A few days ago, the cash-strapped non-partisan Center for Strategic and Budgetary Assessments (CSBA), a “premier institution for understanding the future of international competition and conflict,” announced the appointment of a new Senior Fellow, Dr. Chris Bassler. A former Chief Strategy Officer for the F-35 Lightning II Joint Program Office, Bassler will need to hit the ground running because CSBA, despite this new appointment, is steadily losing money, people and influence.
According to tax documents filed by the think tank, CSBA’s balance sheet is in dire straits, and, over the past few months, many researchers, including a number of maritime researchers that made CSBA a buzz-worthy center of innovation in maritime strategy, have departed for more secure, albeit more ideologically charged institutions.
CSBA’s troubles put a number of efforts to facilitate engagement between Washington’s national security stakeholders at risk. While it will be unfortunate for the Department of Defense if CSBA is unable to right the ship, CSBA’s slow-motion collapse is an opportunity for other institutions to move forward and seize a prestigious D.C. niche in the non-partisan engagement and influencing of key Washington national security stakeholders.
To obscure the departure of senior researchers, CSBA has taken something of a page from the gig economy, bulking up their shrinking staff page with 11 Uber-like “Non-Resident Senior Fellows.” CSBA’s big cadre of Non-Resident Senior Fellows appear to only be loosely associated with the think-tank, and, in the main, Non-Resident Senior Fellows are either in the process of departing CSBA or have full-time jobs elsewhere, supporting CSBA on the side. Ironically, one of the five Senior Fellows listed on CSBA’s website (as of early June), is a non-resident, living near Monterey, California.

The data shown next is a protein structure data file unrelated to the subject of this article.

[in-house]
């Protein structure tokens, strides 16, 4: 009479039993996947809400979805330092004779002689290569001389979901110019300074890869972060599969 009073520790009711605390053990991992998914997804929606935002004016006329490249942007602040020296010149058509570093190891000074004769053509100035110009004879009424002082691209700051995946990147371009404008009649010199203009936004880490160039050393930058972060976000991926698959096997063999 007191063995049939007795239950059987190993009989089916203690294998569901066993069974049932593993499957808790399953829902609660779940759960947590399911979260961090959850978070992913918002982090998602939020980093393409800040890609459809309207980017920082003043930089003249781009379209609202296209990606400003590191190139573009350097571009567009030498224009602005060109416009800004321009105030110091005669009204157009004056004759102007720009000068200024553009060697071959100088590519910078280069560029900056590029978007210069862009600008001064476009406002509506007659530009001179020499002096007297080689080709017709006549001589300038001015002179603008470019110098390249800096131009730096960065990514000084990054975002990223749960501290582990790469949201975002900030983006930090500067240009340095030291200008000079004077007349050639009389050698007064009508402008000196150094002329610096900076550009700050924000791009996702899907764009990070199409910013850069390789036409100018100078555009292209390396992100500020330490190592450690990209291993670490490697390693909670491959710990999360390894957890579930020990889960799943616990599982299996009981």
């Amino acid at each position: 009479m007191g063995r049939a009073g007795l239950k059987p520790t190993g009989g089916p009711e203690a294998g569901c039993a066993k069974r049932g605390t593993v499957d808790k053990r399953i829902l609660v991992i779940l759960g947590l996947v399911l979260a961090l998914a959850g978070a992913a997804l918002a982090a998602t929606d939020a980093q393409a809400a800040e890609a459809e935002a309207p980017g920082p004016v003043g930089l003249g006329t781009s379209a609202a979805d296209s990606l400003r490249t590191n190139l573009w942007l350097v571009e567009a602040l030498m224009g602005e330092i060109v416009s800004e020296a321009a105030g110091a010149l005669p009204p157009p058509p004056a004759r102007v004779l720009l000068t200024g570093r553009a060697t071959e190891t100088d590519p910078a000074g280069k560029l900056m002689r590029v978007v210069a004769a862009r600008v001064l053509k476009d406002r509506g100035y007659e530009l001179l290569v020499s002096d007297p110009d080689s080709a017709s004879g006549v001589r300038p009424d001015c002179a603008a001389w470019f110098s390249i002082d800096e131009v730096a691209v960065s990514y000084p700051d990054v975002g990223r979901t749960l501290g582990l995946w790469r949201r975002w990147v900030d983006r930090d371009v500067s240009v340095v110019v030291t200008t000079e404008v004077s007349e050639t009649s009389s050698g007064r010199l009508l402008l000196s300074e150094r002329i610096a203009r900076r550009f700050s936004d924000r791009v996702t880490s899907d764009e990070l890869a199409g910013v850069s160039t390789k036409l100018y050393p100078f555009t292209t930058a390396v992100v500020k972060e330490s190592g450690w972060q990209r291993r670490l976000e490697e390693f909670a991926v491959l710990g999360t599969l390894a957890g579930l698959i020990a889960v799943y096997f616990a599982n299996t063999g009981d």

The author of the piece, Craig Hooper, suggests that the US Navy has leaned heavily on CSBA to amplify its work and may have to rethink its think tank strategy. Among other things, he suggests that the "center of Washington's technical maritime debate" could move to the Hudson Institute.
Others that could benefit from CSBA's decline include the Center for Strategic and International Studies (CSIS) and the US Naval Institute.
Here is a previous Think Tank Watch piece about a major CSBA shakeup that took place in 2015.